There are a few things in this world that would make anybody gasp. My bet is that the full moon rising over an immense tabular iceberg is one of them. Call me crazy.
As I sat down with my group of 10 MTS guests to enjoy yet another delicious supper aboard the Akademik Ioffe, probably none of us imagined that our meal would be interrupted by a sight that would feed our souls more than any meal could possibly fill our bellies. And it might have gone largely unnoticed—at least by me—had it not been for another passenger’s barely-heard comment: “Nigel, look at the MOON!”
And there, filling the porthole like an immense yellow searchlight, was the full moon in all its glory. But it wasn’t until I went out on deck to get a better look that I realized that only a portion of it was visible, and that it was rapidly rising from behind an enormous tabular iceberg. In a flash I was out and up to the top deck, grabbing my photo gear from the cabin en route, determined not to let this sublime spectacle go unrecorded. Within minutes probably half of the passengers had also made their way up and were oohing and aahing and clicking away like mad. The entire thing had probably lasted a mere handful of minutes, but thankfully it seemed to go on forever. And given that many chose to hang around on deck for a while afterward—more than a few of us in t-shirts!—I think it's safe to say we had forgotten all about dinner. It had so far been a trip of superlative experiences, and this was another of the many exceptional sights that, at that moment, we were all certain could not be topped.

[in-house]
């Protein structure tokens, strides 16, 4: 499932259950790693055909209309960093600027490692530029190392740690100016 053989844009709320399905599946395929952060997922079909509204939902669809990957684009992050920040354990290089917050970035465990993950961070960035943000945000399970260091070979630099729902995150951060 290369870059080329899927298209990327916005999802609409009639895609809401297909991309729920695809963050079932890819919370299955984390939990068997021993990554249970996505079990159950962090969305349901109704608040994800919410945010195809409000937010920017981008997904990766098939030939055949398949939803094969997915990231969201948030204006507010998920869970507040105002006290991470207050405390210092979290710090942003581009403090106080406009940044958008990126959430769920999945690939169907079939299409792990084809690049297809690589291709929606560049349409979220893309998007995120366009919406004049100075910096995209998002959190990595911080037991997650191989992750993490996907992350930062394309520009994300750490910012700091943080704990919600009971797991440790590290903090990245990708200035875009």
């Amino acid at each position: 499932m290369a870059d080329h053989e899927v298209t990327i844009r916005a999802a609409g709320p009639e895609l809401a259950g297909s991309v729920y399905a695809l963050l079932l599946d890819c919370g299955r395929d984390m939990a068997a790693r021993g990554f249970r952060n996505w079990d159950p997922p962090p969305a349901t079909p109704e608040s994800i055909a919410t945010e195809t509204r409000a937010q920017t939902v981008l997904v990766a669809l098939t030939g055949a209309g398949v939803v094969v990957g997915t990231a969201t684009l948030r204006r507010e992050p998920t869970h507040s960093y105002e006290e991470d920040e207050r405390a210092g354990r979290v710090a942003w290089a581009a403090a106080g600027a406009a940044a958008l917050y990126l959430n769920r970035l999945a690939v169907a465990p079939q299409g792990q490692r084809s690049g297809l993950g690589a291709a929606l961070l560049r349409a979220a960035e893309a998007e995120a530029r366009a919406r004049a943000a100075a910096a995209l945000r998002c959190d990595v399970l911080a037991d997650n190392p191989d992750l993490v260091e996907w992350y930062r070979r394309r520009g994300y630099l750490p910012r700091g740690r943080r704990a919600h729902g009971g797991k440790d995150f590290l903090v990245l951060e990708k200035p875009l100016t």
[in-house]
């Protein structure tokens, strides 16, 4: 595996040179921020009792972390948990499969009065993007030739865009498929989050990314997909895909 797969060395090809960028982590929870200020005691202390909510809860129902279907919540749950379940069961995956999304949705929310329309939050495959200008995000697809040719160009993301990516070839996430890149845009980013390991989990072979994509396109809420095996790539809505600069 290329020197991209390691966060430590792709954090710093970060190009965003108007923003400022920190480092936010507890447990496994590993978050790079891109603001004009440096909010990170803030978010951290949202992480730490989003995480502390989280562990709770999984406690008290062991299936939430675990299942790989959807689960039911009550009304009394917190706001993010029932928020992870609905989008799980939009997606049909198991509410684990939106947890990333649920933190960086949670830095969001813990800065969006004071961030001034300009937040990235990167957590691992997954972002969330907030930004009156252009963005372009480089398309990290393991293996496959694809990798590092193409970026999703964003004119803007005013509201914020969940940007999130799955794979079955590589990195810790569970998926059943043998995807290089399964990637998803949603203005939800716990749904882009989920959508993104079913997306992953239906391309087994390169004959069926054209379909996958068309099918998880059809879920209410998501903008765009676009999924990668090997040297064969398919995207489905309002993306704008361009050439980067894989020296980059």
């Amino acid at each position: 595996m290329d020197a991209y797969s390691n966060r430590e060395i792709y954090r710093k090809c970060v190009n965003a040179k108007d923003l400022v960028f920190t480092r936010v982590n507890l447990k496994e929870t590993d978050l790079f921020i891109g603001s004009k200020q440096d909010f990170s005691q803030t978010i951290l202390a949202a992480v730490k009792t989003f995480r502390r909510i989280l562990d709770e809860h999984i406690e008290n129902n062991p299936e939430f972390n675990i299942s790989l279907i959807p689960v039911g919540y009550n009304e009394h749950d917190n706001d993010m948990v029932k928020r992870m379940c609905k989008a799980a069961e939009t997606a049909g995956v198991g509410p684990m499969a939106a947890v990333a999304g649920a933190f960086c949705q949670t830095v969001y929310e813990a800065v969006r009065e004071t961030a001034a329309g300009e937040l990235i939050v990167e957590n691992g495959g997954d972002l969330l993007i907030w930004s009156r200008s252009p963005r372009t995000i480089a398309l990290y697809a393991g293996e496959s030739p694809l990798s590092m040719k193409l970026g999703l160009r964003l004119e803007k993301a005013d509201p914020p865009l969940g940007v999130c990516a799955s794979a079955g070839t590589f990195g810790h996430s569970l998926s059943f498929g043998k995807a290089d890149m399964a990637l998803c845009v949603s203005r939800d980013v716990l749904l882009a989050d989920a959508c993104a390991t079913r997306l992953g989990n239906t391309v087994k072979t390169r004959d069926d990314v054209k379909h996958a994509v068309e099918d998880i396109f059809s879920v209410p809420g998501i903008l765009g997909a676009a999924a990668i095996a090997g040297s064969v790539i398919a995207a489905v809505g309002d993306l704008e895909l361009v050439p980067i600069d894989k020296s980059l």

But of course it would be, time and again as we made our way down the Antarctic Peninsula. We had already been humbled by the incredible gentleness, trust and…let’s be honest…stink that tens of thousands of king penguins can exude. And in the coming days we would find ourselves standing in awe of immense glaciers, fantastic icebergs of all shapes, sizes, textures and colors, the unimaginable beauty of an Antarctic sunrise, the fiendish grin of a curious leopard seal, and more memorable sights and sounds than could ever be listed adequately here.
I had yearned to visit Antarctica since my childhood, and had been fairly rabid to do so since working for a photographer who did quite a lot of work there. It did not disappoint…not by a long shot. I will surely remember my visit to the Seventh Continent the rest of my days. And if I ever have trouble locating those memories in the cluttered attic of my memory, I’ll just look for the full moon to show me the way.
Chris Bettencourt is Mountain Travel Sobek's Art Director and his Moon and Antarctica tale is from MTS's Antarctica, South Georgia, & the Falklands voyage.